We finally landed at Dulles Airport in Washington, DC. My husband, Hank and I and over four hundred others from Oklahoma had looked forward to this trip for sixteen months!
“Worship Over Washington” was a mission trip of the Singing ChurchWomen, Singing ChurchMen, and the Baptist Symphony Orchestra, and we had a full agenda, and great expectations for our five days in our nation’s capital.
We passed the Pentagon Building as our tour bus took us to the hotel. My mind flashed back to September 11th, 2001, when a hijacked Boeing 757 crashed into the west side of the US Department of Defense headquarters, killing 189 people. I was reminded that even a “fortress” isn’t safe from evil… I grabbed Hank’s hand and held it a little tighter than usual. [Stay tuned and invite your friends to subscribe! We just met a man who’s son was killed in one of the planes that flew into the twin towers in NYC on 9/11 ! See the interview in September’s issue of Inspiring Hope!]
Our first evening there, Friday May 25th, was truly inspiring and memorable. Our US Senator James Lankford led us on a private tour of the Capitol Building, including the House and Senate chambers.
We were in awe as we walked through the Senate Chambers, particularly, seeing and touching the individual desks where each Senator works. Sadly, the original desks and chairs were all burned down during the War of 1812, when British troops attacked Washington DC. What we saw this night were desks rebuilt and completed in 1819. Other desks were added over the years, replicating the ones after 1812, as the number of states — and their Senators — grew.
The exhilaration of being in our nation’s capital fueled our sleep-deprived and jet-lagged bodies. Our first evening in Washington DC began with dinner at the Capitol Hill Club (where US Congressmen and Senators often dine), and a very rare private tour of the House and Senate Chambers by Oklahoma’s US Senator James Lankford. #JamesLankford #USSenate
We sat mesmerized as Senator Lankford shared an inspiring inside-look at not only what had taken place in this building over the last 200 years (including being burned down by the British in the War of 1812), but also what God is doing at this very moment. He cited daily bible studies, prayer groups, and ministries serving there in DC specifically to and for our legislature and their families. Lankford reminded us that what we see on the media is often not a true representation of what’s going on in reality. More than anything this night, we were each challenged and inspired to pray diligently for our elected officials.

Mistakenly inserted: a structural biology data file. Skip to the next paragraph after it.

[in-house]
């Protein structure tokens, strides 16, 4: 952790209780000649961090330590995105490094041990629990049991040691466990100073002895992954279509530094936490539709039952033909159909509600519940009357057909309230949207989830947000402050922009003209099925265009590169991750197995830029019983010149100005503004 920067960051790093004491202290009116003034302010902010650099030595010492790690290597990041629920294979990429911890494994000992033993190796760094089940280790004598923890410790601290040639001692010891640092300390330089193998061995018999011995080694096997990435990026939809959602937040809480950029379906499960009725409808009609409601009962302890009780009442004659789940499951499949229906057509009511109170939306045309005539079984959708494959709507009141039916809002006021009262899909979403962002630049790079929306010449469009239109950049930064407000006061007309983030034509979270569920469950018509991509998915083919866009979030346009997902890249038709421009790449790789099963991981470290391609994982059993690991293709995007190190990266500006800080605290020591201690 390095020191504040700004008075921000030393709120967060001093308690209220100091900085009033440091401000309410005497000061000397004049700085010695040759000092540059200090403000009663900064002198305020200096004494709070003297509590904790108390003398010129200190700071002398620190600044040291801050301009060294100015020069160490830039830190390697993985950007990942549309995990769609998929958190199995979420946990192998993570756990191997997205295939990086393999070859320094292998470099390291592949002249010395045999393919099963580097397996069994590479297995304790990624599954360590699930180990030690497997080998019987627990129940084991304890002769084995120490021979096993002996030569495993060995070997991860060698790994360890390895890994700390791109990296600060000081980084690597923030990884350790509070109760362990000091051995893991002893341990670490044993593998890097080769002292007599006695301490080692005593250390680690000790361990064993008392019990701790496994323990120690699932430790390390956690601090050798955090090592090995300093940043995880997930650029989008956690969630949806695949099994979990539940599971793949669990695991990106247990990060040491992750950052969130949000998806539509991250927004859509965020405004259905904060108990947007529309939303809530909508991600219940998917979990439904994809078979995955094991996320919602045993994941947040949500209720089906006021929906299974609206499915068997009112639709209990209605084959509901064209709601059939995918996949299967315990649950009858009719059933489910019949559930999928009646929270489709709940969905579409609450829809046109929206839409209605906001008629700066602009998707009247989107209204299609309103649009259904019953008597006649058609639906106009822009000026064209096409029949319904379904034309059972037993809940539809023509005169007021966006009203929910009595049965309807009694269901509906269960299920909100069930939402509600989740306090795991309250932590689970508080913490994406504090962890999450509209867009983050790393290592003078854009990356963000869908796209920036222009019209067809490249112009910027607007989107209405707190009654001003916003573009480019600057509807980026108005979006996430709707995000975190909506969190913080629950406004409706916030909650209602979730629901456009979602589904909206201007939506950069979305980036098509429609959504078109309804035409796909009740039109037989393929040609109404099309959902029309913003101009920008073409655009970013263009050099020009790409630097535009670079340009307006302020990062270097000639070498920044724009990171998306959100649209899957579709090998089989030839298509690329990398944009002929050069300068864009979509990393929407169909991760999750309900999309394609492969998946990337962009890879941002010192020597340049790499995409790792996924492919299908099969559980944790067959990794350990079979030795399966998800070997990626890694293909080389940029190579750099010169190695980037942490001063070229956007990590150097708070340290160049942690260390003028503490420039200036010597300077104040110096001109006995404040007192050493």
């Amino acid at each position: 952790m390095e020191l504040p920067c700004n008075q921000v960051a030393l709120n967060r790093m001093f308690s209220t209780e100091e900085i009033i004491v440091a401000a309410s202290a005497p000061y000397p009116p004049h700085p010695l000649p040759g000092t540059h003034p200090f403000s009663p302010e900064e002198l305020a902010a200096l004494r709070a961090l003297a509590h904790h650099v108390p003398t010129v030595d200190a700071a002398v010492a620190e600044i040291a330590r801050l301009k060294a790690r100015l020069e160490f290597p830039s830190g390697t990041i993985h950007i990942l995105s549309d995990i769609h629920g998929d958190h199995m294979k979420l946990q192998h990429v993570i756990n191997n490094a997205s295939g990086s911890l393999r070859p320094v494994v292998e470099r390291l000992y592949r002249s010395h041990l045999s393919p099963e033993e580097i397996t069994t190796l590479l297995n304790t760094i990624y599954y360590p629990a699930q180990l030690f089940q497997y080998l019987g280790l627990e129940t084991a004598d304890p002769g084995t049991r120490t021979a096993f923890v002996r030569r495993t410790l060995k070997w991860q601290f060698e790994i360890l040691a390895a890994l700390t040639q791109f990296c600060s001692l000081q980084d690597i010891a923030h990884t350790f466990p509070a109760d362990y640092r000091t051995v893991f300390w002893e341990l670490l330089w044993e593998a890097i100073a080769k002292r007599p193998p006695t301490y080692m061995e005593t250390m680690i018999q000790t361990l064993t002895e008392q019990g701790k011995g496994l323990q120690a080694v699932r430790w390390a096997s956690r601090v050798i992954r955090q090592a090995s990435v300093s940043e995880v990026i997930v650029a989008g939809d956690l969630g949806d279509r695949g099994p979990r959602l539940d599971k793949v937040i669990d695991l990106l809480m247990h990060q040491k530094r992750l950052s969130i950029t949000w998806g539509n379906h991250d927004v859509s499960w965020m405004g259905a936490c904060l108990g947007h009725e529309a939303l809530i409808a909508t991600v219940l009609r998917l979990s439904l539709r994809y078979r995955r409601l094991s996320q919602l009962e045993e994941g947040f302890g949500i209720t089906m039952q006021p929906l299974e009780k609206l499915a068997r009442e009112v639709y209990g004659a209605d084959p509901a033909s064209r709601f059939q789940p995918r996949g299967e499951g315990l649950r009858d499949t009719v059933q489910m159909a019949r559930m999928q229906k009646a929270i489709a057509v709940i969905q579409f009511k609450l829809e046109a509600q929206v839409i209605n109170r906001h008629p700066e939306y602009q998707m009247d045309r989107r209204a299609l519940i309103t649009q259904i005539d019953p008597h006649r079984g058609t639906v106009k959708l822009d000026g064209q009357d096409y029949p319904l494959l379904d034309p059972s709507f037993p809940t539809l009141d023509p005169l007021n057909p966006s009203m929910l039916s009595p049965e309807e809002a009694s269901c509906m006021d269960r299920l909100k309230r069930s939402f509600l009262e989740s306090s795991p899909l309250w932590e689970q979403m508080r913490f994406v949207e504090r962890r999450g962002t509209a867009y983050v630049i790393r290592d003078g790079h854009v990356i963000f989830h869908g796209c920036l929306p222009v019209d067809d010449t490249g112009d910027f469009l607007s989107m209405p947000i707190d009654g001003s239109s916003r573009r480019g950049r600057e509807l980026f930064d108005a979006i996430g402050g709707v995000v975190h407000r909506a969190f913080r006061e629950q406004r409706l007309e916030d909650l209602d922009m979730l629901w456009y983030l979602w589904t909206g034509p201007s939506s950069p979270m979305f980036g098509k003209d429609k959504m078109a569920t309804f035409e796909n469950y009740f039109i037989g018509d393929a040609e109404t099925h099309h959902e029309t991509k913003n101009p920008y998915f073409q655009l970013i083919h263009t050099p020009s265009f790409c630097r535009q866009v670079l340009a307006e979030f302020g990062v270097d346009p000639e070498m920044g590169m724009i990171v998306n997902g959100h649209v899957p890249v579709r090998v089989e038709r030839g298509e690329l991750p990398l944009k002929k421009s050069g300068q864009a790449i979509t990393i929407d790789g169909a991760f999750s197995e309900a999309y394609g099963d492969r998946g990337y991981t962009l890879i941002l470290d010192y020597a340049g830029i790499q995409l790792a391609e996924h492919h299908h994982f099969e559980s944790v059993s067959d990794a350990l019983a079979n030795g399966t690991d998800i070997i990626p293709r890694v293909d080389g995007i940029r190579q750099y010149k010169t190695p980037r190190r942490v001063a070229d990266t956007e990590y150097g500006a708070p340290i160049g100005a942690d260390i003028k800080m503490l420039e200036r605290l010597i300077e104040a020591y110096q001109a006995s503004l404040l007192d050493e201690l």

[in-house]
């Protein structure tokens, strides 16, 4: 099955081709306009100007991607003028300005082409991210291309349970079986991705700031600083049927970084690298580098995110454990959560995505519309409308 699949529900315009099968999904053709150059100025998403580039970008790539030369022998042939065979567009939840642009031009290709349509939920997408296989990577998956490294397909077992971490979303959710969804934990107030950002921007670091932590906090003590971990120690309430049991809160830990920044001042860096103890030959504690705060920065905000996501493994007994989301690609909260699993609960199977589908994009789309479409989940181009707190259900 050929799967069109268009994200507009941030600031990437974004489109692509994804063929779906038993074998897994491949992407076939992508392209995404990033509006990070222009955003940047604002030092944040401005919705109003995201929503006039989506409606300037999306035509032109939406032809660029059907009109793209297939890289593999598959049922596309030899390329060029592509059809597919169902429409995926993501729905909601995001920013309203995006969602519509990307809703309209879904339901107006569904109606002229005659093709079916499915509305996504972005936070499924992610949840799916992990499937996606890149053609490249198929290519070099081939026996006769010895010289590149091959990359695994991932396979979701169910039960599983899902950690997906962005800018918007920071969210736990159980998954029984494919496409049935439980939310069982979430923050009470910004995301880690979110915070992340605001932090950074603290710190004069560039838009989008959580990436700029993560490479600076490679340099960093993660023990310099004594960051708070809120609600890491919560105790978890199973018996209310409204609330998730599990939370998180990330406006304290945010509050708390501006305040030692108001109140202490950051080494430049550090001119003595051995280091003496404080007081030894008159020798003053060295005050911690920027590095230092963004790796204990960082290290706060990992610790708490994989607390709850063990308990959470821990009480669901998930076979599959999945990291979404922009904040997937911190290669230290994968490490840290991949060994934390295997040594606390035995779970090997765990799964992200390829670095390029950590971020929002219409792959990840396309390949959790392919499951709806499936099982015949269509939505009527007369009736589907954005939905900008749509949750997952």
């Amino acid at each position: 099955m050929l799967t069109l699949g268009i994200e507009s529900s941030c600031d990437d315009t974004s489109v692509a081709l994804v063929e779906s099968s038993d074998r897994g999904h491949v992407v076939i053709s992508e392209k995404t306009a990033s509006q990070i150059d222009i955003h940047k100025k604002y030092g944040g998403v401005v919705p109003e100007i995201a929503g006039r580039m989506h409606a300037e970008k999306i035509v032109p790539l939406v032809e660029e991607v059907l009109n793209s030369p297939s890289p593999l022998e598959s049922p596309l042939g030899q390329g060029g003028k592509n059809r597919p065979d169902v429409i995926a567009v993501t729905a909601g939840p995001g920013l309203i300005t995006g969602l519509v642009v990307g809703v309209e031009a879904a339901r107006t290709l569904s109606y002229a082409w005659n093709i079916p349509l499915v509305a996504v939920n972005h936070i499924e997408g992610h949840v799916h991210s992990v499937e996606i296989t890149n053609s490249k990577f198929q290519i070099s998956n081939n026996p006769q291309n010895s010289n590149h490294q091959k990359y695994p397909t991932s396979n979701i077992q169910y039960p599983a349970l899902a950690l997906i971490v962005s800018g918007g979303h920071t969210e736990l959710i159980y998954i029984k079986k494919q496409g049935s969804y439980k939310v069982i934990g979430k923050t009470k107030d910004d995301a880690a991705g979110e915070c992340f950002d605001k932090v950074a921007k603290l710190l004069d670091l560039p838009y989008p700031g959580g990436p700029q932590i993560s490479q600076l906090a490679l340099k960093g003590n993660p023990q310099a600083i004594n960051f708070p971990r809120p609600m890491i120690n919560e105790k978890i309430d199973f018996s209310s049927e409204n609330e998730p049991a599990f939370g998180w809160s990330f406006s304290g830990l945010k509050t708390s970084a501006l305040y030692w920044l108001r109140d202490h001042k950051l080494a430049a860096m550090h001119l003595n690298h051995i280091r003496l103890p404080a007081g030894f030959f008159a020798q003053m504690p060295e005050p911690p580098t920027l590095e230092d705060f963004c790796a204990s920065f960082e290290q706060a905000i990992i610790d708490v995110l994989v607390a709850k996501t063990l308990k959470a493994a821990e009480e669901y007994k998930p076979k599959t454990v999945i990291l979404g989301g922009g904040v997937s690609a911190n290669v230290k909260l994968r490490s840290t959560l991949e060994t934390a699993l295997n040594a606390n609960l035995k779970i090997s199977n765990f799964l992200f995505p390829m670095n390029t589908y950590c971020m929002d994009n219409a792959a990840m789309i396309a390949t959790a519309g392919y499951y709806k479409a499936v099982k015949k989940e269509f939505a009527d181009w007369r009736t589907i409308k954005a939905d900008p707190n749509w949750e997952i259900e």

I Timothy 2:1-2: I urge, then, first of all, that petitions, prayers, intercession and thanksgiving be made for all people— for kings and all those in authority, that we may live peaceful and quiet lives in all godliness and holiness.
Quote from Senator Lankford:
People often ask me, ‘Why would you want to go and work in such a God-less place like Washington DC?’ I reply, ‘God has called me here, and He is here working, too. This is my mission, my calling for such a time as this.’ US Senator James Lankford, Republican, OK
The 400 of us encircled the exquisite Rotunda of the Capitol and lifted our prayers, scripture readings, and voices of worship in song. It was a profound and Heavenly moment. Senator Lankford led us on a tour through Statuary Hall as he shared fascinating historic and recent events in this room and others in the building. Being avid American history buffs, we were captivated!
I was humbled and honored that Sen. Lankford recalled (and thanked me for) my volunteer work with Oklahoma Fosters, our state’s ongoing effort to enlist more foster families for the approximately 11,000 children in foster care in our state.
We truly have a Godly man representing us in Washington DC! He reminds us that our prayers truly matter, and are critical in helping good overcome evil and true freedom and goodness to rule.